Psalm 62
Psalm 62 is a wonderful expression of this truth in real time amidst real life.

For God alone my soul waits in silence;
    from him comes my salvation. 62:1

James L. Mays (Interpretation Bible Commentary, John Knox Press 1994) is one of my favorite commentators on the Psalms. He clarifies that the translation “wait in silence” misses the Hebrew meaning. The Hebrew does not mean verbal silence. Nor is waiting implied. What the Psalmist is experiencing has already been completed. The meaning rather speaks of a quietness of soul, an inner stillness that comes from yielding fears and anxieties to God as an in-the-moment act of trust.

Verse 5 is extremely similar in verbiage:

For God alone, O my soul, wait in silence,
    for my hope is from him.

This verse is spoken to self; a soliloquy to remind oneself of the truth; a trusting response amidst a world that is hostile and deceitful. A helpful rendition is: “Truly, O my soul, rest in God, for from him alone is your hope.”

Real Time Trust
There is no one and no thing in this world that will provide hope let alone a rested, still soul. Our world facilities the opposite.

We are dealt an onslaught of information that has a fear-formation upon us. The under IMG_5299pinnings of our true identities as known, rescued ones is eroded.
These dark messages depersonalize us. Our God always particularizes us. Note how personally David experienced our God:

  • My God
  • My rock
  • My fortress
  • My salvation
  • My glory
  • My refuge

So David encourages us:

Trust in him at all times, O people; pour out your heart before him;
    God is a refuge for us. Selah (62:8)

We will experience troubles in this world. Dark forces will oppress us. Others will seek to “batter” us (v. 3). Lies from without and within will assail us. These are to expected.

There is a greater One still.  Psalm 62:11-12 is a strong theological summary about the Person of God:

Once God has spoken;
    twice have I heard this:
that power belongs to God,
     and that to you, O Lord, belongs steadfast love.
For you will render to a man
    according to his work.

God is powerful – he is able. God is loving – he is willing. These traits belong to God alone. Other forces will feign power over us, but it is a smoke screen. God will reward us according to our work – which is to say, whether we trust and hope in him or in our own devices to make life work on our own (Compare Isaiah 50:10-11).

As we trust him in real time amidst real life adversities, he offers to us his Presence IMG_5278which can bear within us a rested, still soul. Our daily practices of being immersed in his Presence and his Word are means of orientation as we head into a hostile and deceitful world.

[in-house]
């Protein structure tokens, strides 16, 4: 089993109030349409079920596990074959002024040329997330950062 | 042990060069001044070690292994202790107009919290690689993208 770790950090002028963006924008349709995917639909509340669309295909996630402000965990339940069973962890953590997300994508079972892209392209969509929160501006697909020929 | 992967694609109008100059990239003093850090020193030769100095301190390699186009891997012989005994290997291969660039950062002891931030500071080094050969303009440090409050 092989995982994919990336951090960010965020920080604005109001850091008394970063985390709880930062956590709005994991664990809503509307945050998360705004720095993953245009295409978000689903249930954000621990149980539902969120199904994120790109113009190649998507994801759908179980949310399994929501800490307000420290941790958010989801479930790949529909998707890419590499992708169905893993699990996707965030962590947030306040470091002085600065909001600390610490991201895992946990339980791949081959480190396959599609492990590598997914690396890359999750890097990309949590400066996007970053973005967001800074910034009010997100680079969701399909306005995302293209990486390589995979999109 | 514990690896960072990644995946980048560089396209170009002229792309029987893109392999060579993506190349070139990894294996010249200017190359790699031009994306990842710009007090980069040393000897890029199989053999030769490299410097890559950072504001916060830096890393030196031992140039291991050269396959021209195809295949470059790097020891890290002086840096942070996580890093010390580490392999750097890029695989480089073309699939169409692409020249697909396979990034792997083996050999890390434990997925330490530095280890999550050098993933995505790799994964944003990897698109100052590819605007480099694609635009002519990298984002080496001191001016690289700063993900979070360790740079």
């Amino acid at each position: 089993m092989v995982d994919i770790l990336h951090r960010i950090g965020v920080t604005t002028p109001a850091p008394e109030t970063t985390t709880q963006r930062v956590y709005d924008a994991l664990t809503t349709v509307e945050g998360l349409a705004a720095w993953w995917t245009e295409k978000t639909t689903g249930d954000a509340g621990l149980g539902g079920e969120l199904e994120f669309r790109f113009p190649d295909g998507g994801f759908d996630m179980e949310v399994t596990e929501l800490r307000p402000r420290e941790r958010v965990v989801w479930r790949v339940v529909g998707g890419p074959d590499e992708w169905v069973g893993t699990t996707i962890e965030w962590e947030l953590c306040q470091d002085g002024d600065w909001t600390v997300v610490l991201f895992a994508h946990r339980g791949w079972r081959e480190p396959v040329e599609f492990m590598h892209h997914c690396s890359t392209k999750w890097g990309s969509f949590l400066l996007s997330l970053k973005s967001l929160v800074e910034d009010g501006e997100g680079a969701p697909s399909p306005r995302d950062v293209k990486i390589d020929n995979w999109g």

May you know this rest and stillness from the One who is your Hope alone.

Shepherds: As you sit with others and hear their stories, may you
be bearers of this hope: “Truly my soul is at rest in God, for he alone is my salvation.”

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The Provisional Gift of Limitations

The God of LimitsIMG_3732
It is a truth that our infinite God made finitude such an essential aspect of all creation. Rivers flow where God deigns them and they flow to oceans that are bounded by land.
Our atmosphere eventually runs thin the higher one goes, as does our energies as we age. God has filled creation with limits.

Wisdom to Live Within
We know from Colossians 1 that all things were created by God, for God and are held together by God. He sustains everything we see. It is wise for everything created to remain utterly dependent and responsive to the Creator. To submit to God’s design for our lives is a wise response. God knows this – he knows it is for our own good to live within his wisely designed constraints.

Even Jesus lived within limits in his incarnation. He only did what his Father showed him to do (see John 5:19, 30 for example), he slept as he tired, he was only in one place at one time.

Foolish Determinations
In my youth I knew “no bounds.” Limits were there but I was determined in what I wanted to do and relentless about when I wanted to do it and how I wanted to do it. If I even smelled a limitation I doubled down. My life motto was “try harder.” That was (past-tense) a grace and mercy, all that unbridled zest for life allowed for a lot to get done – like work all day then parent three energetic boys into the night day after day after day. Now it makes me tired just thinking about it.

God knows it is not wisdom to live this way all our our life. God is inviting us to a wiser life motto than “just do more.”

Expanding Limitations
Why is that as we age our limitations increase? God is the sustaining God. He sustains the sun’s energy for thousands upon thousands of years so why does he not sustain our IMG_5779energy? Why do we bump into our limits more now than ever as we age? These are questions too great for us, but if we listen to the tenure of Scripture we’d note that output is never God’s ultimate concern. Relationship always is God’s deepest, first and foremost longing.

I have been made aware that despite diminished energies I can still have the most fruitful years ahead of me. How is that possible? God brings fruitfulness not by frenetic activity. Fruitfulness comes from deeper relationship.

Everyday Practice